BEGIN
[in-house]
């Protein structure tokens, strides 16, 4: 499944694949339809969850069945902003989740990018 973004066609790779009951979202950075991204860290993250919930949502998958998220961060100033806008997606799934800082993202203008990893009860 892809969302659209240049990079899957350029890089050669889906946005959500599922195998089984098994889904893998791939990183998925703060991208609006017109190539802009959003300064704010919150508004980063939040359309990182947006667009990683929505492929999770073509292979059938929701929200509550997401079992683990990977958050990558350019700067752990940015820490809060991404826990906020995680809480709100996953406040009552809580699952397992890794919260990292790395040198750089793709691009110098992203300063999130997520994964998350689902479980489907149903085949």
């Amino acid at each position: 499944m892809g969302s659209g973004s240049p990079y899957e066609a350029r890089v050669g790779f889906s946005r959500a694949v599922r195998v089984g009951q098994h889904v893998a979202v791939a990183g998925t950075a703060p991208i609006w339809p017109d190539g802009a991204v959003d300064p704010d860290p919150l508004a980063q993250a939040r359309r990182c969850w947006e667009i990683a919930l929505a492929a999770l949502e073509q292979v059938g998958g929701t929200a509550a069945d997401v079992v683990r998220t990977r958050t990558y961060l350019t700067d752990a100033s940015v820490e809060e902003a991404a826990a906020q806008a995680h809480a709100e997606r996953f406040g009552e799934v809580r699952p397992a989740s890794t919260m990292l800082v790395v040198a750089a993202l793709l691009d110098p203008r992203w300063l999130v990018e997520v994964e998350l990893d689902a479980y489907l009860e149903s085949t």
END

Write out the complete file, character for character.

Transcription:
[in-house]
């Protein structure tokens, strides 16, 4: 499944694949339809969850069945902003989740990018 973004066609790779009951979202950075991204860290993250919930949502998958998220961060100033806008997606799934800082993202203008990893009860 892809969302659209240049990079899957350029890089050669889906946005959500599922195998089984098994889904893998791939990183998925703060991208609006017109190539802009959003300064704010919150508004980063939040359309990182947006667009990683929505492929999770073509292979059938929701929200509550997401079992683990990977958050990558350019700067752990940015820490809060991404826990906020995680809480709100996953406040009552809580699952397992890794919260990292790395040198750089793709691009110098992203300063999130997520994964998350689902479980489907149903085949």
């Amino acid at each position: 499944m892809g969302s659209g973004s240049p990079y899957e066609a350029r890089v050669g790779f889906s946005r959500a694949v599922r195998v089984g009951q098994h889904v893998a979202v791939a990183g998925t950075a703060p991208i609006w339809p017109d190539g802009a991204v959003d300064p704010d860290p919150l508004a980063q993250a939040r359309r990182c969850w947006e667009i990683a919930l929505a492929a999770l949502e073509q292979v059938g998958g929701t929200a509550a069945d997401v079992v683990r998220t990977r958050t990558y961060l350019t700067d752990a100033s940015v820490e809060e902003a991404a826990a906020q806008a995680h809480a709100e997606r996953f406040g009552e799934v809580r699952p397992a989740s890794t919260m990292l800082v790395v040198a750089a993202l793709l691009d110098p203008r992203w300063l999130v990018e997520v994964e998350l990893d689902a479980y489907l009860e149903s085949t």